Foreign PolicyForeign Policy

Corporations can’t ignore geopolitics anymore

By Elisabeth Braw

04 Jan 2023 · 6 min read

Editor's Note

The days of corporate neutrality are over, argues a FP columnist. Multinational companies are increasingly  "friendshoring"— moving their manufacturing and supply chains to friendlier countries.

When Apple, once enthusiastic about manufacturing in China, announced in December that it was planning to move some of its production to Vietnam and India, it was clear that something had shifted in the way globalization worked. Now a new report documents what many have already surmised: Countries are aligning into two blocs—one led by the West, and one led, so far, by China. This development has enormous implications for businesses, which, since the end of the Cold War, have been able to operate globally with little concern for grand geopolitics. Now companies have to get used to a world where corporate neutrality is no longer a winning strategy—or even possible.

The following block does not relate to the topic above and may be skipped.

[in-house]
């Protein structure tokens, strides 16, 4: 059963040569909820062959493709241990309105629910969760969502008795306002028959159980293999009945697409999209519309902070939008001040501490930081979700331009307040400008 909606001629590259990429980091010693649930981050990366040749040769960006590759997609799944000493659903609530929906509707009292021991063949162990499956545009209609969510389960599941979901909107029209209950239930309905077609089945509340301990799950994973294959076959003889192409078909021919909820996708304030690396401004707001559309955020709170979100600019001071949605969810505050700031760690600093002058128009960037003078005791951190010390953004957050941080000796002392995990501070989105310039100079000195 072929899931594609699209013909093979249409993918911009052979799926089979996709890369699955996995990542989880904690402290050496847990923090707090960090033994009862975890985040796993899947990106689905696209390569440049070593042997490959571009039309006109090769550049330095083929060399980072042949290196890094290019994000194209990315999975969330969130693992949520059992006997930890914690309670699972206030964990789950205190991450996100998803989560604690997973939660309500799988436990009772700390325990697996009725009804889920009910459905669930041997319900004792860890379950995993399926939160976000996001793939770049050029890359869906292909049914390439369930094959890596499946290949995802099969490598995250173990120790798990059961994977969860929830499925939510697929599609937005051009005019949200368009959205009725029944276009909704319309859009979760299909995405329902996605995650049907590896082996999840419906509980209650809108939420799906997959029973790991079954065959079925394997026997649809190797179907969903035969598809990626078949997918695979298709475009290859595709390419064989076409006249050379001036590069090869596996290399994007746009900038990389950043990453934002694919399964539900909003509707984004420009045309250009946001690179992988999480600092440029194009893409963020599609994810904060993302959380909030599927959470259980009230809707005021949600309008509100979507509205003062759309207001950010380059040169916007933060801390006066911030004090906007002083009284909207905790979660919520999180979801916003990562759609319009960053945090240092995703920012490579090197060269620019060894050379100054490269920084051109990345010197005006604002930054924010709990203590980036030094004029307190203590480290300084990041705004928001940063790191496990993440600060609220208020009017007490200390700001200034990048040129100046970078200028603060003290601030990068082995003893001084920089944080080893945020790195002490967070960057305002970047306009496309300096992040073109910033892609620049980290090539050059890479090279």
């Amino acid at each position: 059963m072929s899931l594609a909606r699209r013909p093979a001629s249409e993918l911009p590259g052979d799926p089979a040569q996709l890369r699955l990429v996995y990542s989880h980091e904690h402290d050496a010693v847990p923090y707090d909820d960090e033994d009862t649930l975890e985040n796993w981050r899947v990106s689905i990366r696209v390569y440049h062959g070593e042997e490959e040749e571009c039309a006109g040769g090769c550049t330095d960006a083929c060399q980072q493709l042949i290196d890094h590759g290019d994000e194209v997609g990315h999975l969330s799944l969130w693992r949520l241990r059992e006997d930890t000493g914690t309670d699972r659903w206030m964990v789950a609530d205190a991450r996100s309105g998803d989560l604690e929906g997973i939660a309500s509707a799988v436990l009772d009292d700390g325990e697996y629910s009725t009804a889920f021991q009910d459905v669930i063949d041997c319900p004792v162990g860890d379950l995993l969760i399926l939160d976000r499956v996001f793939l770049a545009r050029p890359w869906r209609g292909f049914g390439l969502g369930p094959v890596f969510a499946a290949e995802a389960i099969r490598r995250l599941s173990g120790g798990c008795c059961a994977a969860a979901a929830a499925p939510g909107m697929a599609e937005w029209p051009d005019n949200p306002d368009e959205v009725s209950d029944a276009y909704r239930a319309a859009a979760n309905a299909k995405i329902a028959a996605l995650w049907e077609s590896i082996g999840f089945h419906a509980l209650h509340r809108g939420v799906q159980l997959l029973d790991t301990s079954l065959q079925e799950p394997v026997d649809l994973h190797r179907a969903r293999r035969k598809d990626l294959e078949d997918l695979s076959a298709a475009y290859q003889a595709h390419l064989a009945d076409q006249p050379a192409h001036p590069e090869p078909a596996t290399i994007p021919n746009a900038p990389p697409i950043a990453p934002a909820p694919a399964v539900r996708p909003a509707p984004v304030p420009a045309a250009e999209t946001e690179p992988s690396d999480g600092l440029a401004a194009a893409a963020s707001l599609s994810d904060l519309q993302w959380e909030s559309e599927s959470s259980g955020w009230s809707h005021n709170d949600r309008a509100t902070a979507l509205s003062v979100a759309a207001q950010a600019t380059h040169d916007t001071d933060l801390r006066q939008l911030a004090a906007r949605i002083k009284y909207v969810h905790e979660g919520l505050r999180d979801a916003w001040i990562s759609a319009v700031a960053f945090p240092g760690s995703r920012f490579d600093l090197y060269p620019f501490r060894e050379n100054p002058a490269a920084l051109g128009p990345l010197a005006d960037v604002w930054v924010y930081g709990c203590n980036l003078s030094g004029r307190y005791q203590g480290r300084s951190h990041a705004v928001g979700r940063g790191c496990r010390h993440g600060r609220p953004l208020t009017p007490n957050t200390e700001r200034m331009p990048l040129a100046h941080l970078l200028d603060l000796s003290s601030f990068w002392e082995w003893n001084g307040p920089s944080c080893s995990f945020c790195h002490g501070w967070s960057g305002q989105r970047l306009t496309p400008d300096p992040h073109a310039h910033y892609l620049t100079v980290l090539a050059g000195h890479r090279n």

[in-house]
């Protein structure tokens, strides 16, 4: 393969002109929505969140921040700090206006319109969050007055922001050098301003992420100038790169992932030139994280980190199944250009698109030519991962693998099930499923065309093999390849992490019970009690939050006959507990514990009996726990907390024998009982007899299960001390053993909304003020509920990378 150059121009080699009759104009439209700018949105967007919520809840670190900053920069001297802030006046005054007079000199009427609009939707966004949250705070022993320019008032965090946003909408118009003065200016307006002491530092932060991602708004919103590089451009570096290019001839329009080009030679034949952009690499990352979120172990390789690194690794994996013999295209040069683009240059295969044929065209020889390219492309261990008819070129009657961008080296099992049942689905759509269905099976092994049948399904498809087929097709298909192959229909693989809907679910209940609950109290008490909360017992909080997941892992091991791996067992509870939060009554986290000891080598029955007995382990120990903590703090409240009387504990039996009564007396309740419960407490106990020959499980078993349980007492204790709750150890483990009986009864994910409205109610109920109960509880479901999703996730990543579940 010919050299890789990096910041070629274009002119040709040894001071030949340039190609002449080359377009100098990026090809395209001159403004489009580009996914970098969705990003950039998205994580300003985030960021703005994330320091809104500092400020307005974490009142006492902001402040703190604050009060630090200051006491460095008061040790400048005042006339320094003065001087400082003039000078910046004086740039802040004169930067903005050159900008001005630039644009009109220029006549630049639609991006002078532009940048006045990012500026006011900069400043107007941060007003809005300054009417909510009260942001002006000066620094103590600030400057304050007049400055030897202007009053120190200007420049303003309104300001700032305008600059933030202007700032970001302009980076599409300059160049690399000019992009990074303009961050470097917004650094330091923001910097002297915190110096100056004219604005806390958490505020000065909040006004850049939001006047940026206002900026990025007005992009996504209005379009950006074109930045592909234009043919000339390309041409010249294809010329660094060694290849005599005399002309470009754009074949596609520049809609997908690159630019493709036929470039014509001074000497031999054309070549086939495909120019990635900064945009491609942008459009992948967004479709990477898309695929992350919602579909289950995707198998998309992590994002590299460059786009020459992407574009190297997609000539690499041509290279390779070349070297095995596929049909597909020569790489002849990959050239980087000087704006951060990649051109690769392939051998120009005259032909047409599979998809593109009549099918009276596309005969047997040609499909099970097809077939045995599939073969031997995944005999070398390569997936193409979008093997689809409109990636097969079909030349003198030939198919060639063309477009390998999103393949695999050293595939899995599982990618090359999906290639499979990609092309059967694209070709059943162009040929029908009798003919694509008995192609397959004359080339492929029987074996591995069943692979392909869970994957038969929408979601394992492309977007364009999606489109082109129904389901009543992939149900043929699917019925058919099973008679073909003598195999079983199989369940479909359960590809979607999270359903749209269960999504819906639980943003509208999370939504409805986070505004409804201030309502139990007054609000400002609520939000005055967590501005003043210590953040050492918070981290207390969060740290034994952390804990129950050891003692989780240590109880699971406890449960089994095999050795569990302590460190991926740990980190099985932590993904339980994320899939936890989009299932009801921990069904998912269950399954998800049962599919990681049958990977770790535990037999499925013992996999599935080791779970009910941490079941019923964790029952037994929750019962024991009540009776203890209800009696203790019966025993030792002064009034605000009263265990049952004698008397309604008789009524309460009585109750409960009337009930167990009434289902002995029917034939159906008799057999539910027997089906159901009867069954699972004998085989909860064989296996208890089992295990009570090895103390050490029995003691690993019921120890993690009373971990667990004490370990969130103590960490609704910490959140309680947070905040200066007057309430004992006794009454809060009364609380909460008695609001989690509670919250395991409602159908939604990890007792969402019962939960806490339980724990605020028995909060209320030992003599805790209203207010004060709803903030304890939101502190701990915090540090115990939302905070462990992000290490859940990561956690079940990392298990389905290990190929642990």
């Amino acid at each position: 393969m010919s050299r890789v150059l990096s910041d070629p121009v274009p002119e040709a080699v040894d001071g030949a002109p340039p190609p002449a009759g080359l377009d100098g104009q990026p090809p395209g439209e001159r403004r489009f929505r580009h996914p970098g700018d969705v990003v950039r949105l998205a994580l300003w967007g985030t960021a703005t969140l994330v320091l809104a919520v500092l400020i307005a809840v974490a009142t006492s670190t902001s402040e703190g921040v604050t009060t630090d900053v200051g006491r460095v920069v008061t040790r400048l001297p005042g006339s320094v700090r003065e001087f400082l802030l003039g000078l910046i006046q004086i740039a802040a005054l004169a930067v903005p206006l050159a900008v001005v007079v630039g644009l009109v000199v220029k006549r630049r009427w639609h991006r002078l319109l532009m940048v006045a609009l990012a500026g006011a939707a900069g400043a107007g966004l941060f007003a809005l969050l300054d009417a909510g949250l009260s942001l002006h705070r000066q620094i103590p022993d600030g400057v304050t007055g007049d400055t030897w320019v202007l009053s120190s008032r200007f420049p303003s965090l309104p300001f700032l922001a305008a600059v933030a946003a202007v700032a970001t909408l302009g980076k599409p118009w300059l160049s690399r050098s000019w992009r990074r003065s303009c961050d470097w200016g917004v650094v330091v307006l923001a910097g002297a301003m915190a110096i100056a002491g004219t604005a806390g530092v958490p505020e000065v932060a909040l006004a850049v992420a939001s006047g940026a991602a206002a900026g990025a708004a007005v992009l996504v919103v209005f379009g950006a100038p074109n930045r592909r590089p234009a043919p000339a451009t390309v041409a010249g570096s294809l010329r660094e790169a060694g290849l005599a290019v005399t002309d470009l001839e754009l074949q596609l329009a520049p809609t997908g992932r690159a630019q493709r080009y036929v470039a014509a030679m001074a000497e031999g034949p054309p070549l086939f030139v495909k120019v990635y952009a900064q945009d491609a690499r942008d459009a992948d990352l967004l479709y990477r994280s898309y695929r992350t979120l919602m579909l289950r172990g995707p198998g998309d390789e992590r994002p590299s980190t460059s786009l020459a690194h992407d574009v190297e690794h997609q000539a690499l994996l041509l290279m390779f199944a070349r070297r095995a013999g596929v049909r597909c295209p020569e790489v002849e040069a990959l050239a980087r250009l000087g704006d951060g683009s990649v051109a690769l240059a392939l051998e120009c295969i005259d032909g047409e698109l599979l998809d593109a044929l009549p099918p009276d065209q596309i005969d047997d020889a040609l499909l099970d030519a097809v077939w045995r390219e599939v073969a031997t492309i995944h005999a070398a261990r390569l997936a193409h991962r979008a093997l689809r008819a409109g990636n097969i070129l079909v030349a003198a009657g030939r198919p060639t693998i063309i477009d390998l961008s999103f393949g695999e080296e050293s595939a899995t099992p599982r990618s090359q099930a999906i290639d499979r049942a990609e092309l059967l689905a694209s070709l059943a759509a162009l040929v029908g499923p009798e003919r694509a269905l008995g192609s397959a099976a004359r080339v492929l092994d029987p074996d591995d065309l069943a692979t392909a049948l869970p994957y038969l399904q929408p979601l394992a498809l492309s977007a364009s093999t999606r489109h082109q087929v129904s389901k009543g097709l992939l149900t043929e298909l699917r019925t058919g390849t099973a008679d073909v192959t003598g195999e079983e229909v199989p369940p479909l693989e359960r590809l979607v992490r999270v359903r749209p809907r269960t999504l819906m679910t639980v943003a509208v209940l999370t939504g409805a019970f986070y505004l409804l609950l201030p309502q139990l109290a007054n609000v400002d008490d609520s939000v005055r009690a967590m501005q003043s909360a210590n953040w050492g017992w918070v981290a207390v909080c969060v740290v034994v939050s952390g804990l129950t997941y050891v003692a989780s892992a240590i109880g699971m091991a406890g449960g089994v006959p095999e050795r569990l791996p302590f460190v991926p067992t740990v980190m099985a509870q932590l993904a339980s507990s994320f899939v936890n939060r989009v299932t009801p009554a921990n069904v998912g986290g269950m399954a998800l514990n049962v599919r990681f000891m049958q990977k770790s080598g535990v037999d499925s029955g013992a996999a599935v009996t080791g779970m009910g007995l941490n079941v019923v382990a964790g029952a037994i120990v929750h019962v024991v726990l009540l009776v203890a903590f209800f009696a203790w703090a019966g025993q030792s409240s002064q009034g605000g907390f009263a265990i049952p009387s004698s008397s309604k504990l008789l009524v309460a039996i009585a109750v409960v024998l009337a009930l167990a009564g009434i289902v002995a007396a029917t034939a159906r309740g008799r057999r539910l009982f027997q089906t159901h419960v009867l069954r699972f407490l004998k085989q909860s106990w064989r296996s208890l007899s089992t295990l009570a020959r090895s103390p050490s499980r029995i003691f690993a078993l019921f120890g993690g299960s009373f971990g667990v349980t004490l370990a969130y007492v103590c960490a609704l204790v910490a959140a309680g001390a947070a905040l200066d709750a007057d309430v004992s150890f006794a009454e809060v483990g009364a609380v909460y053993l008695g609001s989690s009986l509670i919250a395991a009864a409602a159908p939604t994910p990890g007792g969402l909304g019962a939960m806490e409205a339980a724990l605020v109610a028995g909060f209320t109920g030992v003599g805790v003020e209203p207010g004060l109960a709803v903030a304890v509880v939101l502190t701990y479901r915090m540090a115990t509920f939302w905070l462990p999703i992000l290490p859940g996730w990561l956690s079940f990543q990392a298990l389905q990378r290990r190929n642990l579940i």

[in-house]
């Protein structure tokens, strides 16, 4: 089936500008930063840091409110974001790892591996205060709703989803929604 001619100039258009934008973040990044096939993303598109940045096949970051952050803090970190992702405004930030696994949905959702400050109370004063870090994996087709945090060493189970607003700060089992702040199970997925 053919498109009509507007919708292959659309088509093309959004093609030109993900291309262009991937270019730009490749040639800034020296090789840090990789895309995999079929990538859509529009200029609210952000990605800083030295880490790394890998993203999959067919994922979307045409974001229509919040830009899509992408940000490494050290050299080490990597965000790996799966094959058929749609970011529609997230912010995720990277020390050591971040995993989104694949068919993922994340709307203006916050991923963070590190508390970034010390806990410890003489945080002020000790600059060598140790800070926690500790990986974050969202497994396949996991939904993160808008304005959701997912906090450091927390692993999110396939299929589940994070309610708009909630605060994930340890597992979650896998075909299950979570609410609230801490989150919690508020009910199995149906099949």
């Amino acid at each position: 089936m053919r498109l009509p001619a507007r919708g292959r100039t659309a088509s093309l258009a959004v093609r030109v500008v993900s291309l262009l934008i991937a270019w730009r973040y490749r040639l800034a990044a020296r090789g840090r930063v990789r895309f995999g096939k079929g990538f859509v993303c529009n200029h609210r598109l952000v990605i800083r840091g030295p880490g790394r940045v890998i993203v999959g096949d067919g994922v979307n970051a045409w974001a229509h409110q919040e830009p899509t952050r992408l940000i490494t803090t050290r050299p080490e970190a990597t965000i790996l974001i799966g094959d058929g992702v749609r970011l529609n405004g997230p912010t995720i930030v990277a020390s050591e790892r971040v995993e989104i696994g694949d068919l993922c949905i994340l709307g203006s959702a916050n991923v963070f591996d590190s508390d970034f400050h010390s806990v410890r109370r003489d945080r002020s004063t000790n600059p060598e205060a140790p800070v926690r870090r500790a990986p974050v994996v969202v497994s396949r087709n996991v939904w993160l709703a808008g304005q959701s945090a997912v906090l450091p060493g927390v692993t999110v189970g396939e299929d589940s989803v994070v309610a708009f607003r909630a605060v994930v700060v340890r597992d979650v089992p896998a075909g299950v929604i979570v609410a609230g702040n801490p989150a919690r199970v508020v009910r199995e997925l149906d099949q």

At one point, 85 percent of Apple’s Pro-series iPhones and many other Apple products are made by some 300,000 workers at the massive iPhone City plant in Zhengzhou. But the mobile-telephone giant appears to have come to the same conclusion as companies including its rival Samsung, which has moved some of its production to Vietnam. Globally operating companies, in fact, became uneasy about their dependence on China for manufacturing and sales some time ago. The global insurance broker WTW’s 2022 political-risk report, released in March last year, found that the ratio of executives saying they’re concerned about political risk in the Asia-Pacific region (in reality, China) to those saying they are unconcerned is now nearly 20-to-1, up from 2-to-1 less than two years ago. (I have occasionally consulted for WTW since November 2022, but I was not involved in the report.)

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